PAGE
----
Hope and the Eucharist: “Holy, holy, holy!”

“This solemn liturgy which leads us to such great hopes.”   That’s how Theodore of Mopsuestia, one of Christian tradition’s great theologians of the Eucharist — was referring to the Eucharist over 1,600 years ago. 

Since Sunday is the day of the Eucharist, it’s a good day to reflect a bit on the connection between the Eucharist and hope.  And the connection is not a minor one.  In fact, I’d venture to say that there is no aspect of Catholic doctrine, faith, or spirituality that can do more to nourish our hope than the Eucharist.  Theodore of Mopsuestia was right on.

If hope is about our confidence in the promises of Christ and in the grace he offers us, if it is about our longing for and assurance of one day receiving the ultimate fulfullment of those promises and pinnacle of that grace in a definitive, eternal, and perfect union with God and one another, then in the Eucharist, our hope is not only strengthened — it already begins to be fulfilled.

We see this most clearly in the part of Mass called the Sanctus, the “Holy, Holy, Holy.”  Though most of the Eucharistic prayer is prayed by the priest, raising his voice to God in the name of the Church while the rest of us listen attentively and silently join our prayers to his, the Sanctus is one part where the entire Church gets to join its voices aloud together.  And for good reason!

There are two people in the Bible who are granted a vision of heaven: Isaiah the Prophet and John the Apostle.  They lived at least 700 years apart from each other, yet each offer a similar report.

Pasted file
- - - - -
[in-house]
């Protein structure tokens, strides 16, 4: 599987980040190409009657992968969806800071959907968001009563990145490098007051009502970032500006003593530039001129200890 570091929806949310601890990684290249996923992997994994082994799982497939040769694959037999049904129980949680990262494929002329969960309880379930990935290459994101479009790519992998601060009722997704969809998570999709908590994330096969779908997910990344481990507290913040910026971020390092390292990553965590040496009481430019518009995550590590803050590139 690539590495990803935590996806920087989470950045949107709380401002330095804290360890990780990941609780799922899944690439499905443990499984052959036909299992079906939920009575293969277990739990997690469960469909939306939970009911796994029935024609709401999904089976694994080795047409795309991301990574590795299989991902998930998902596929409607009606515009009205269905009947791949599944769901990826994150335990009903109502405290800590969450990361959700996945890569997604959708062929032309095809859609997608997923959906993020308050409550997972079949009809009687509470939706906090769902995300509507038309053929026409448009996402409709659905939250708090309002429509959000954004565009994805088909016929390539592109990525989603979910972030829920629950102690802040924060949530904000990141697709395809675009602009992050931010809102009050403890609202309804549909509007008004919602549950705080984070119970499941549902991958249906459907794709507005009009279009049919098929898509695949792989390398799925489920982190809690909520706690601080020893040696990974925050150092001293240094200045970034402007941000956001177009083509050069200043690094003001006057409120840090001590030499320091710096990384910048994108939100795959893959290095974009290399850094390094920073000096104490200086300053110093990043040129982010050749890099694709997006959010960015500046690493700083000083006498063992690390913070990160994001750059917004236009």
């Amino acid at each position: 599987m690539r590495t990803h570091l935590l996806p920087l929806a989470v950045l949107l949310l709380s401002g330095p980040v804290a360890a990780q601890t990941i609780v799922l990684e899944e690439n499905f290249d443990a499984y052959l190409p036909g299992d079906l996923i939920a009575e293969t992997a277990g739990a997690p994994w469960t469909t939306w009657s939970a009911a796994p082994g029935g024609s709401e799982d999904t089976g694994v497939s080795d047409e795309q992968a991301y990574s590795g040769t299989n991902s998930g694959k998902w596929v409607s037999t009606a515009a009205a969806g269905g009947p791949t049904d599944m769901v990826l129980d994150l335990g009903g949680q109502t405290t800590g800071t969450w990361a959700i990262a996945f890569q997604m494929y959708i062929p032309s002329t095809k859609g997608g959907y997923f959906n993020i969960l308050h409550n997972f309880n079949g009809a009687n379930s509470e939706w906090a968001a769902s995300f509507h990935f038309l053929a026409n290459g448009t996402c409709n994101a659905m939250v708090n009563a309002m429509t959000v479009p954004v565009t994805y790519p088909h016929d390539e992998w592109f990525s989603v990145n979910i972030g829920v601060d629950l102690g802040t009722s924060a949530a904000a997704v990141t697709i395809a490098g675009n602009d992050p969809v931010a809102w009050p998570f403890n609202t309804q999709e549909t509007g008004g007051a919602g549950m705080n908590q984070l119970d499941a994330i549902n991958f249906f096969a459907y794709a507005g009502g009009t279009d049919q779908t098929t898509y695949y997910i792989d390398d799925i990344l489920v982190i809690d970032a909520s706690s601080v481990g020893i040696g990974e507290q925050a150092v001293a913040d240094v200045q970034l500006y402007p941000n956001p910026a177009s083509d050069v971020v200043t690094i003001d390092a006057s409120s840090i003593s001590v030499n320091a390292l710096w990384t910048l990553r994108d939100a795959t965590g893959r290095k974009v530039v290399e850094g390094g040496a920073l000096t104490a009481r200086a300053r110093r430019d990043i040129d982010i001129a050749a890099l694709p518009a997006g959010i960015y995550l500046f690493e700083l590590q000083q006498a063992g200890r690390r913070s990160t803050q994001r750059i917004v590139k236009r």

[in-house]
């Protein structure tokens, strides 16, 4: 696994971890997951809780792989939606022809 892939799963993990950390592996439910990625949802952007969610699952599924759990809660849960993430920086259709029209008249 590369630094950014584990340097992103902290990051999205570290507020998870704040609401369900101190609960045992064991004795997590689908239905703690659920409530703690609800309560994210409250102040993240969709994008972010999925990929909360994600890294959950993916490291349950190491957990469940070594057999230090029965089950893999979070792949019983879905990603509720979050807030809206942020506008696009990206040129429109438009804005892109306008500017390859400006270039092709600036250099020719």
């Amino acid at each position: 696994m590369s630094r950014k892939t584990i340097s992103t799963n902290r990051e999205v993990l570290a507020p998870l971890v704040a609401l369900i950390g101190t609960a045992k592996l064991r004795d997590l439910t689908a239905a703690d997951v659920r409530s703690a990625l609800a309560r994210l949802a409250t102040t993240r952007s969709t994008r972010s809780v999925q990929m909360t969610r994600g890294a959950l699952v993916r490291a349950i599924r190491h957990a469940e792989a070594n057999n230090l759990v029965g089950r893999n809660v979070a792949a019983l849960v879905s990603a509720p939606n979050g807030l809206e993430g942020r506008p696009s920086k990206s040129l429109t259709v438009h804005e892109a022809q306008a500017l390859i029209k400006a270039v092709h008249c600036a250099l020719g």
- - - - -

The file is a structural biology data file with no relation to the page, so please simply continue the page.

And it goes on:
Isaiah speak of his vision of heaven (in Isaiah 6)  like this:

I saw the Lord seated on a high and lofty throne, with the train of his garment filling the temple. Seraphim were stationed above; each of them had six wings: with two they veiled their faces, with two they veiled their feet, and with two they hovered aloft.  “Holy, holy, holy is the LORD of hosts!” they cried one to the other. “All the earth is filled with his glory!”

And here’s John, speaking (in Revelations 4) of his vision of the worship that goes on in the heavenly Jerusalem:

A throne was there in heaven, and on the throne sat one whose appearance sparkled like jasper and carnelian. Around the throne was a halo as brilliant as an emerald.  Surrounding the throne I saw twenty-four other thrones on which twenty-four elders sat, dressed in white garments and with gold crowns on their heads. From the throne came flashes of lightning, rumblings, and peals of thunder. Seven flaming torches burned in front of the throne, which are the seven spirits of God. In front of the throne was something that resembled a sea of glass like crystal. In the center and around the throne, there were four living creatures covered with eyes in front and in back.  The first creature resembled a lion, the second was like a calf, the third had a face like that of a human being, and the fourth looked like an eagle in flight.   The four living creatures, each of them with six wings, were covered with eyes inside and out. Day and night they do not stop exclaiming: “Holy, holy, holy is the Lord God almighty, who was, and who is, and who is to come.”